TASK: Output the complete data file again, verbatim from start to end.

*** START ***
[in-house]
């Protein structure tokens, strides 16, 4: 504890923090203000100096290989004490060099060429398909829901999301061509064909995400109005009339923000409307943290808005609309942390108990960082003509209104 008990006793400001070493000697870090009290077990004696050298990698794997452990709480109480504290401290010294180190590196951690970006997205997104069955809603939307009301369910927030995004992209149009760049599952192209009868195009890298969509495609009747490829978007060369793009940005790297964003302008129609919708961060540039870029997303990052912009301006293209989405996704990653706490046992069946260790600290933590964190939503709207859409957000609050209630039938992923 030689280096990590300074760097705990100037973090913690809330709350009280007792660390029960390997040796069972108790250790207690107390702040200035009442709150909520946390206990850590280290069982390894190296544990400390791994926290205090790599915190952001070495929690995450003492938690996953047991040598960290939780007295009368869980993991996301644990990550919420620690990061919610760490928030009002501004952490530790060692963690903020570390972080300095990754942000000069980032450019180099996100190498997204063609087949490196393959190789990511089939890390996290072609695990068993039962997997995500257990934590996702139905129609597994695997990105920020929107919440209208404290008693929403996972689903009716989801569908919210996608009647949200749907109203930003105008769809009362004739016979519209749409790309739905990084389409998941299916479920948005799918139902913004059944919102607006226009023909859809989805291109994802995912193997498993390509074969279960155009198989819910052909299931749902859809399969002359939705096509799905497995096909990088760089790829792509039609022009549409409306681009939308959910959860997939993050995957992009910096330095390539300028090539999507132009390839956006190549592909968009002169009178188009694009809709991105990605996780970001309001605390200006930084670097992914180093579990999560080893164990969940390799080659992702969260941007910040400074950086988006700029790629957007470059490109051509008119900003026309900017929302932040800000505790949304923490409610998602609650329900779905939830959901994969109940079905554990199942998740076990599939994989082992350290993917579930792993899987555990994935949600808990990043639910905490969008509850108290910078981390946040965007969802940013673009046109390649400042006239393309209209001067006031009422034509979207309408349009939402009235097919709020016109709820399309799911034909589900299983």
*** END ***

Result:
[in-house]
């Protein structure tokens, strides 16, 4: 504890923090203000100096290989004490060099060429398909829901999301061509064909995400109005009339923000409307943290808005609309942390108990960082003509209104 008990006793400001070493000697870090009290077990004696050298990698794997452990709480109480504290401290010294180190590196951690970006997205997104069955809603939307009301369910927030995004992209149009760049599952192209009868195009890298969509495609009747490829978007060369793009940005790297964003302008129609919708961060540039870029997303990052912009301006293209989405996704990653706490046992069946260790600290933590964190939503709207859409957000609050209630039938992923 030689280096990590300074760097705990100037973090913690809330709350009280007792660390029960390997040796069972108790250790207690107390702040200035009442709150909520946390206990850590280290069982390894190296544990400390791994926290205090790599915190952001070495929690995450003492938690996953047991040598960290939780007295009368869980993991996301644990990550919420620690990061919610760490928030009002501004952490530790060692963690903020570390972080300095990754942000000069980032450019180099996100190498997204063609087949490196393959190789990511089939890390996290072609695990068993039962997997995500257990934590996702139905129609597994695997990105920020929107919440209208404290008693929403996972689903009716989801569908919210996608009647949200749907109203930003105008769809009362004739016979519209749409790309739905990084389409998941299916479920948005799918139902913004059944919102607006226009023909859809989805291109994802995912193997498993390509074969279960155009198989819910052909299931749902859809399969002359939705096509799905497995096909990088760089790829792509039609022009549409409306681009939308959910959860997939993050995957992009910096330095390539300028090539999507132009390839956006190549592909968009002169009178188009694009809709991105990605996780970001309001605390200006930084670097992914180093579990999560080893164990969940390799080659992702969260941007910040400074950086988006700029790629957007470059490109051509008119900003026309900017929302932040800000505790949304923490409610998602609650329900779905939830959901994969109940079905554990199942998740076990599939994989082992350290993917579930792993899987555990994935949600808990990043639910905490969008509850108290910078981390946040965007969802940013673009046109390649400042006239393309209209001067006031009422034509979207309408349009939402009235097919709020016109709820399309799911034909589900299983």